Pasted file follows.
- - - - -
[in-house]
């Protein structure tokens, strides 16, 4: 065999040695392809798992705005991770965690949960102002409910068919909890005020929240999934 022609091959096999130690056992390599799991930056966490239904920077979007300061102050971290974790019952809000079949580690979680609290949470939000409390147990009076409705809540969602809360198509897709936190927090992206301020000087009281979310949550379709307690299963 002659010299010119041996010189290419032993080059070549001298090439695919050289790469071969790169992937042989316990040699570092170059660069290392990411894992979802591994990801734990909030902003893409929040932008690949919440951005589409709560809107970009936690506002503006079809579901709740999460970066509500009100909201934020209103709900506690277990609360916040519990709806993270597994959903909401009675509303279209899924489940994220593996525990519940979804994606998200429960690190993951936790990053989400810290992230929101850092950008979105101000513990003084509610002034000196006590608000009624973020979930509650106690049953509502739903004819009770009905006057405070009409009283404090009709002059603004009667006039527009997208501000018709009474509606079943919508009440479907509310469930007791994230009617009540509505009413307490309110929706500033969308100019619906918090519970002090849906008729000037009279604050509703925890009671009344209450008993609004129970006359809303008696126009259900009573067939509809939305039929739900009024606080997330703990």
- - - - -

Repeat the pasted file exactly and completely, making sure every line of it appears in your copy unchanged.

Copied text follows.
[in-house]
């Protein structure tokens, strides 16, 4: 065999040695392809798992705005991770965690949960102002409910068919909890005020929240999934 022609091959096999130690056992390599799991930056966490239904920077979007300061102050971290974790019952809000079949580690979680609290949470939000409390147990009076409705809540969602809360198509897709936190927090992206301020000087009281979310949550379709307690299963 002659010299010119041996010189290419032993080059070549001298090439695919050289790469071969790169992937042989316990040699570092170059660069290392990411894992979802591994990801734990909030902003893409929040932008690949919440951005589409709560809107970009936690506002503006079809579901709740999460970066509500009100909201934020209103709900506690277990609360916040519990709806993270597994959903909401009675509303279209899924489940994220593996525990519940979804994606998200429960690190993951936790990053989400810290992230929101850092950008979105101000513990003084509610002034000196006590608000009624973020979930509650106690049953509502739903004819009770009905006057405070009409009283404090009709002059603004009667006039527009997208501000018709009474509606079943919508009440479907509310469930007791994230009617009540509505009413307490309110929706500033969308100019619906918090519970002090849906008729000037009279604050509703925890009671009344209450008993609004129970006359809303008696126009259900009573067939509809939305039929739900009024606080997330703990």